Among additional services she plans are educational workshops with speakers from Sweden and Africa.  

“This will give local kids and adults, as well, the ability to access the Internet in a way they never had before, and hopefully will create more opportunity for our community as a whole,” She said. 

Caitlyn and her family moved to Camden about seven years ago and were charmed by our small town life. Their only complaint? The spotty internet availability.   

Finally, Don Wettrick and his team of the StartEdUp Foundation will be able to host entrepreneurship workshops at the Camden Community Center. The StarEdUp Foundation launched in 2018 in Nobelesville with one teacher inspiring students to view the world differently. It’s now statewide and has worked with more than 600 students engaged in community involvement, civic engagement and ecosystem expansion projects. 

The organization hasn’t been able to launch in Camden due to a lack of adequate space and for the lack of reliable and high-speed broadband. 

I like how Don describes this project as “a blueprint for rural America,” because it’s exactly right. 

He says that for American kids – whether they’re in Indiana, California or Maine – to participate in digital innovation, they have to have a high-speed digital space where they can bounce ideas off each other, iterate and experiment.  

And I ask: “Were better to start a trend in rural digitalization than Camden?”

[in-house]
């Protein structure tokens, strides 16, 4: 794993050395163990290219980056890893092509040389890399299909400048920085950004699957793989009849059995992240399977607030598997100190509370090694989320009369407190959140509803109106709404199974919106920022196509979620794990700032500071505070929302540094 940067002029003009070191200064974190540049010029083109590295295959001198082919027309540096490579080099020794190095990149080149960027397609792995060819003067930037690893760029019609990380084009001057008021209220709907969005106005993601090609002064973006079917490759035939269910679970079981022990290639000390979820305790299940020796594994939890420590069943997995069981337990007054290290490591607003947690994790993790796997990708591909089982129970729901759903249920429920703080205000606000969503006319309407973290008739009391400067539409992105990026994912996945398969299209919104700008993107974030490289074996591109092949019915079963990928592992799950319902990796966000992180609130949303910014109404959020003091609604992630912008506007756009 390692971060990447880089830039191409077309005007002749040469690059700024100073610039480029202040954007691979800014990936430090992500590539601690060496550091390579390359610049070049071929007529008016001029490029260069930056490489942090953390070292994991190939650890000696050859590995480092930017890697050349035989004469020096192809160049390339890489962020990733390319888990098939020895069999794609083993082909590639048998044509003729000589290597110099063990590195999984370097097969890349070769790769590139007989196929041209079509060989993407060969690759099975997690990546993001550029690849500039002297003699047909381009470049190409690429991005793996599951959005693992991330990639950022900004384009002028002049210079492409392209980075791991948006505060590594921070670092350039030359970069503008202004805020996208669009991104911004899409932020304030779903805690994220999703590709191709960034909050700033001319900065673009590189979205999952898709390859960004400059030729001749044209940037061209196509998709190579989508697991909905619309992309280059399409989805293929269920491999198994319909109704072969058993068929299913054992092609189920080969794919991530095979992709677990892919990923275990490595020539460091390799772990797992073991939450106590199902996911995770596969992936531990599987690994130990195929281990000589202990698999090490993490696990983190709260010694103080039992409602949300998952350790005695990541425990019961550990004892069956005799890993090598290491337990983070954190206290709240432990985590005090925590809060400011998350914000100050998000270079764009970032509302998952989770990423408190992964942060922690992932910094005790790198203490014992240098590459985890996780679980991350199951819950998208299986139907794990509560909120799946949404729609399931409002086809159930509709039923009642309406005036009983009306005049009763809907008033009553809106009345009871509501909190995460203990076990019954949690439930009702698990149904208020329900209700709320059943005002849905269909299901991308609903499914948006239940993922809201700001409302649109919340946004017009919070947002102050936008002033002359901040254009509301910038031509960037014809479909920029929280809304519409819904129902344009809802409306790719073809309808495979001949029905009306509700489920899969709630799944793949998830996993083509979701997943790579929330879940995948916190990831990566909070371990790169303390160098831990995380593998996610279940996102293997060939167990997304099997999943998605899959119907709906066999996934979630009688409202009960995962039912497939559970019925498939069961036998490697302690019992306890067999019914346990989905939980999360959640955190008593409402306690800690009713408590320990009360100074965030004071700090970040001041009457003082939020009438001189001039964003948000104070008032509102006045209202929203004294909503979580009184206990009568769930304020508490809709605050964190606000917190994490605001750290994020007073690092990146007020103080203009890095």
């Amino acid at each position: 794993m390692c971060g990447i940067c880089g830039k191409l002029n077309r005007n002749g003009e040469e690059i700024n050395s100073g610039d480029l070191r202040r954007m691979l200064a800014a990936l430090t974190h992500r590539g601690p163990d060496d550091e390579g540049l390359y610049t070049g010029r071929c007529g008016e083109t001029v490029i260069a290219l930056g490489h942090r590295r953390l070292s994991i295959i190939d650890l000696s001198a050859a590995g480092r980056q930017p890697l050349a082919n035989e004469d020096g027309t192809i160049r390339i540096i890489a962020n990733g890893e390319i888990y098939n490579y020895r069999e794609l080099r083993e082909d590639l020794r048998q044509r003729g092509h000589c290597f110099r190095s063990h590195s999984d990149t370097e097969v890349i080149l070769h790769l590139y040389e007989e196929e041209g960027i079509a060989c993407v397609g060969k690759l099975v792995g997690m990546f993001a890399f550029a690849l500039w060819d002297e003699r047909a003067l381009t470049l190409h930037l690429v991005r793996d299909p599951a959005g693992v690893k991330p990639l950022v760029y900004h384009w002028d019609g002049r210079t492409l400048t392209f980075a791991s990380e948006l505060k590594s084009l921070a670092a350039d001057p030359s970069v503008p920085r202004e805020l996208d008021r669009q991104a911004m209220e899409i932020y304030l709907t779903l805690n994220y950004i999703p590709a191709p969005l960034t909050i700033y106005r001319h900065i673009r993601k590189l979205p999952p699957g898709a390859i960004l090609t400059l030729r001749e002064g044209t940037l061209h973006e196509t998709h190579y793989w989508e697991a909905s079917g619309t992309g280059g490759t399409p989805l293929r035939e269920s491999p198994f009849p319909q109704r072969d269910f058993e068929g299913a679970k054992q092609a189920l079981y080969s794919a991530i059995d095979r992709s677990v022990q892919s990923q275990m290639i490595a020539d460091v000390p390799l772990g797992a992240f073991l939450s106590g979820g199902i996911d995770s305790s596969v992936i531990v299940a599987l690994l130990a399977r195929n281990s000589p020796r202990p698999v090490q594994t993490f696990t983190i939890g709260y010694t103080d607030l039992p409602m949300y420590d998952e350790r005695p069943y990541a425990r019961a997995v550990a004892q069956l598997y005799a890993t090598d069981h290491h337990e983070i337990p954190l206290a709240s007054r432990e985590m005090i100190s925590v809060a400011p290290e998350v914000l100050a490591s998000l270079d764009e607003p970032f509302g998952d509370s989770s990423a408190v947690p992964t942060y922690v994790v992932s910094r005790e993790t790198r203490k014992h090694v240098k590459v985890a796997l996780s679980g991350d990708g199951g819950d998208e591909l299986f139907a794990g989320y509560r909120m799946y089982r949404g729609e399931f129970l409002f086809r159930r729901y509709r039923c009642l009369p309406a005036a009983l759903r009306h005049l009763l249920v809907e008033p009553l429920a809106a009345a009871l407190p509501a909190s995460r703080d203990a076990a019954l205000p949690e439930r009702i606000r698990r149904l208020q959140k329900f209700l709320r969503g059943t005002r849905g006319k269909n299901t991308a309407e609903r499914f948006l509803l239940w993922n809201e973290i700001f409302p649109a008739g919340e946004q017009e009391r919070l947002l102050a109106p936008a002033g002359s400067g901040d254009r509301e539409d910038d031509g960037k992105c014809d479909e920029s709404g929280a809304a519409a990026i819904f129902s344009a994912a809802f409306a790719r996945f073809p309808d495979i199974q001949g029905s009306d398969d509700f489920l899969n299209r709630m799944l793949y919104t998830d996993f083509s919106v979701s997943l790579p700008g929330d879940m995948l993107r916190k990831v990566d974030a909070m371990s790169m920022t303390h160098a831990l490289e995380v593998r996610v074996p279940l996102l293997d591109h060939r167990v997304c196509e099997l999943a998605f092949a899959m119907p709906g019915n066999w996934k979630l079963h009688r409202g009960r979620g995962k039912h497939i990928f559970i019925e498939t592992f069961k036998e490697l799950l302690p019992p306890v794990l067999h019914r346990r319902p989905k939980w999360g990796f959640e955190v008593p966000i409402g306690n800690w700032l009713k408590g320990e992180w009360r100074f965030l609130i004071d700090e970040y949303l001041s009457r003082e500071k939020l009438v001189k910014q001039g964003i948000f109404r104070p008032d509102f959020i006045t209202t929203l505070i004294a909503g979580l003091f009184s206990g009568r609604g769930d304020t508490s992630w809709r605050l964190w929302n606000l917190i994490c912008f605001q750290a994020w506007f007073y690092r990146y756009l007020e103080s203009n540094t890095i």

As you can probably tell, this project is insanely personal to me. I had to drive an hour to upload my first YouTube video which ended up getting 2 million views. My own story reminds me of the many young people from rural Indiana towns like Camden who might never realize their full potential without the right mix of infrastructure and resources. However, it now goes much deeper for me than even that. 

Over the past several years as I’ve worked on restoring the Opera House, countless families from Camden have stopped by to say hello and introduce themselves. Many of them have brought me a delicious homemade meal late at night or poured me a glass of ice cold lemonade on a scorching hot day. What I’ve realized is that this project truly has the potential to transform lives while simultaneously showing all of America on how we can unite people from rural and urban communities around technology, innovation and culture. 

If you’d like to help, please reach out at